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Comprehensions

The list comprehension

If you write a for loop inside a pair of square brackets for a list, you magic up a list as defined. This can make for concise but hard to read code, so be careful.

In [1]:
[2**x for x in range(10)]
Out[1]:
[1, 2, 4, 8, 16, 32, 64, 128, 256, 512]

Which is equivalent to the following code without using comprehensions:

In [2]:
result = []
for x in range(10):
    result.append(2**x)
    
result
Out[2]:
[1, 2, 4, 8, 16, 32, 64, 128, 256, 512]

You can do quite weird and cool things with comprehensions:

In [3]:
[len(str(2**x)) for x in range(10)]
Out[3]:
[1, 1, 1, 1, 2, 2, 2, 3, 3, 3]

Selection in comprehensions

You can write an if statement in comprehensions too:

In [4]:
[2**x for x in range(30) if x%3 == 0]
Out[4]:
[1, 8, 64, 512, 4096, 32768, 262144, 2097152, 16777216, 134217728]

Consider the following, and make sure you understand why it works:

In [5]:
"".join([letter for letter in "James Hetherington" 
         if letter.lower() not in 'aeiou'])
Out[5]:
'Jms Hthrngtn'

Comprehensions versus building lists with append:

This code:

In [6]:
result = []
for x in range(30):
    if x%3 == 0:
        result.append(2**x)
result
Out[6]:
[1, 8, 64, 512, 4096, 32768, 262144, 2097152, 16777216, 134217728]

Does the same as the comprehension above. The comprehension is generally considered more readable.

Comprehensions are therefore an example of what we call 'syntactic sugar': they do not increase the capabilities of the language.

Instead, they make it possible to write the same thing in a more readable way.

Almost everything we learn from now on will be either syntactic sugar or interaction with something other than idealised memory, such as a storage device or the internet. Once you have variables, conditionality, and branching, your language can do anything. (And this can be proved.)

Nested comprehensions

If you write two for statements in a comprehension, you get a single array generated over all the pairs:

In [7]:
[x - y for x in range(4) for y in range(4)]
Out[7]:
[0, -1, -2, -3, 1, 0, -1, -2, 2, 1, 0, -1, 3, 2, 1, 0]

You can select on either, or on some combination:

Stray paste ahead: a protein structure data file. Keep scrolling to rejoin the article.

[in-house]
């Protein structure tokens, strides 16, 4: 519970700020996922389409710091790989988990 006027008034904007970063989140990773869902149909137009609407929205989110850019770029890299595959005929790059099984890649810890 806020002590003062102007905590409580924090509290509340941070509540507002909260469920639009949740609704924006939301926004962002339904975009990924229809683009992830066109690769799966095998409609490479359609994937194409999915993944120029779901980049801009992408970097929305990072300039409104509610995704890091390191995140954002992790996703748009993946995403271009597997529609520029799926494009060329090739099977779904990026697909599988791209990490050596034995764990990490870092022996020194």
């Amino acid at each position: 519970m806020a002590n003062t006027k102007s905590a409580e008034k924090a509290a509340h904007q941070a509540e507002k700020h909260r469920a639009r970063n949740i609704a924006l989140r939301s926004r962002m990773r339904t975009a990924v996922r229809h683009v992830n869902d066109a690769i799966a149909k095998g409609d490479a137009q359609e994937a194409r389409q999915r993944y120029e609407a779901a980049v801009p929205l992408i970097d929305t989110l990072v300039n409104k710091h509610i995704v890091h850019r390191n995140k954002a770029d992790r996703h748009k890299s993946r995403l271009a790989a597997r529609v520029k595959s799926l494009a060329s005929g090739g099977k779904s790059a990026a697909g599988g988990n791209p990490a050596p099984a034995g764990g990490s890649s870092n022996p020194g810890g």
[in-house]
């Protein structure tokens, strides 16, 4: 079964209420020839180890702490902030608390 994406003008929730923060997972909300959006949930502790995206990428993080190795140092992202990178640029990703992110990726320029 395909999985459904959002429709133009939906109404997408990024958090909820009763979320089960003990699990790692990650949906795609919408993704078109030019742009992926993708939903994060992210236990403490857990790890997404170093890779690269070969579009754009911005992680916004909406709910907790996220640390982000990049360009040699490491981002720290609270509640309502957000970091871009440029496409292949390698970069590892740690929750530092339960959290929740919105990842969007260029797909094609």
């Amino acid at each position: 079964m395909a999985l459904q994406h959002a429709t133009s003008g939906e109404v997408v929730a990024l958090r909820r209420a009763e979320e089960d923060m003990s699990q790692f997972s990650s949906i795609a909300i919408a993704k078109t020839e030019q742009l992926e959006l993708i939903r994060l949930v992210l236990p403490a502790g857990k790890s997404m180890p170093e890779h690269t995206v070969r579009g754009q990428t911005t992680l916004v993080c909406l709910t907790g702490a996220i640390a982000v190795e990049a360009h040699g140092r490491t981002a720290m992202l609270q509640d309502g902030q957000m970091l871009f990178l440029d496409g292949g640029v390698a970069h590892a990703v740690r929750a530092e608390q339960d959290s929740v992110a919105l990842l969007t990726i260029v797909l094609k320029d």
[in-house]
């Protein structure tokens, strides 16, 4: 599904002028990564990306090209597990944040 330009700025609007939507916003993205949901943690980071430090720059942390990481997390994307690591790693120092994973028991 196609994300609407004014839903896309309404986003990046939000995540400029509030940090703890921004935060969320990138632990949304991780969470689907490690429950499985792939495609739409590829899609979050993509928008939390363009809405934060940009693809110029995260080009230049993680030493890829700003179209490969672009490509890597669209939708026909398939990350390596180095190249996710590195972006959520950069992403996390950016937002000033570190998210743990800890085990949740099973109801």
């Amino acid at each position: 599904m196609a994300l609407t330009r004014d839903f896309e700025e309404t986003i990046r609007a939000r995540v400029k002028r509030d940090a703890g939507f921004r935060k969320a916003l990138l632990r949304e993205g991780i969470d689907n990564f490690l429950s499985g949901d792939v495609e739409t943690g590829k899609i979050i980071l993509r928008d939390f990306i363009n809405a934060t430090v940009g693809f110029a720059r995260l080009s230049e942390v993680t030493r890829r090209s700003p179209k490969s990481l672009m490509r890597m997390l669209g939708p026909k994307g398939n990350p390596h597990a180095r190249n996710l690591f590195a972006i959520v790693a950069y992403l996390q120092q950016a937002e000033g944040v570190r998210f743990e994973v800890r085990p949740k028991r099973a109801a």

In [8]:
[x - y for x in range(4) for y in range(4) if x >= y]
Out[8]:
[0, 1, 0, 2, 1, 0, 3, 2, 1, 0]

If you want something more like a matrix, you need to do two nested comprehensions!

In [9]:
[[x - y for x in range(4)] for y in range(4)]
Out[9]:
[[0, 1, 2, 3], [-1, 0, 1, 2], [-2, -1, 0, 1], [-3, -2, -1, 0]]

Note the subtly different square brackets.

Note that the list order for multiple or nested comprehensions can be confusing:

In [10]:
[x+y for x in ['a','b','c'] for y in ['1','2','3']]
Out[10]:
['a1', 'a2', 'a3', 'b1', 'b2', 'b3', 'c1', 'c2', 'c3']
In [11]:
[[x+y for x in ['a','b','c']] for y in ['1','2','3']]
Out[11]:
[['a1', 'b1', 'c1'], ['a2', 'b2', 'c2'], ['a3', 'b3', 'c3']]

Dictionary Comprehensions

You can automatically build dictionaries, by using a list comprehension syntax, but with curly brackets and a colon:

In [12]:
{(str(x))*3: x for x in range(3)}
Out[12]:
{'000': 0, '111': 1, '222': 2}

List-based thinking

Once you start to get comfortable with comprehensions, you find yourself working with containers, nested groups of lists and dictionaries, as the 'things' in your program, not individual variables.

Given a way to analyse some dataset, we'll find ourselves writing stuff like:

analysed_data = [analyze(datum) for datum in data]

There are lots of built-in methods that provide actions on lists as a whole:

In [13]:
any([True, False, True])
Out[13]:
True
In [14]:
all([True, False, True])
Out[14]:
False
In [15]:
max([1, 2, 3])
Out[15]:
3
In [16]:
sum([1, 2, 3])
Out[16]:
6

My favourite is map, which, similar to a list comprehension, applies one function to every member of a list:

In [17]:
[str(x) for x in range(10)]
Out[17]:
['0', '1', '2', '3', '4', '5', '6', '7', '8', '9']
In [18]:
list(map(str, range(10)))
Out[18]:
['0', '1', '2', '3', '4', '5', '6', '7', '8', '9']

So I can write:

analysed_data = map(analyse, data)

We'll learn more about map and similar functions when we discuss functional programming later in the course.

Classroom Exercise: Occupancy Dictionary

Take your maze data structure. First write an expression to print out a new dictionary, which holds, for each room, that room's capacity. The output should look like:

In [19]:
{'bedroom': 1, 'garden': 3, 'kitchen': 1, 'living': 2}
Out[19]:
{'bedroom': 1, 'garden': 3, 'kitchen': 1, 'living': 2}

Now, write a program to print out a new dictionary, which gives, for each room's name, the number of people in it. Don't add in a zero value in the dictionary for empty rooms.

The output should look similar to:

In [20]:
{'garden': 1, 'living': 1}
Out[20]:
{'garden': 1, 'living': 1}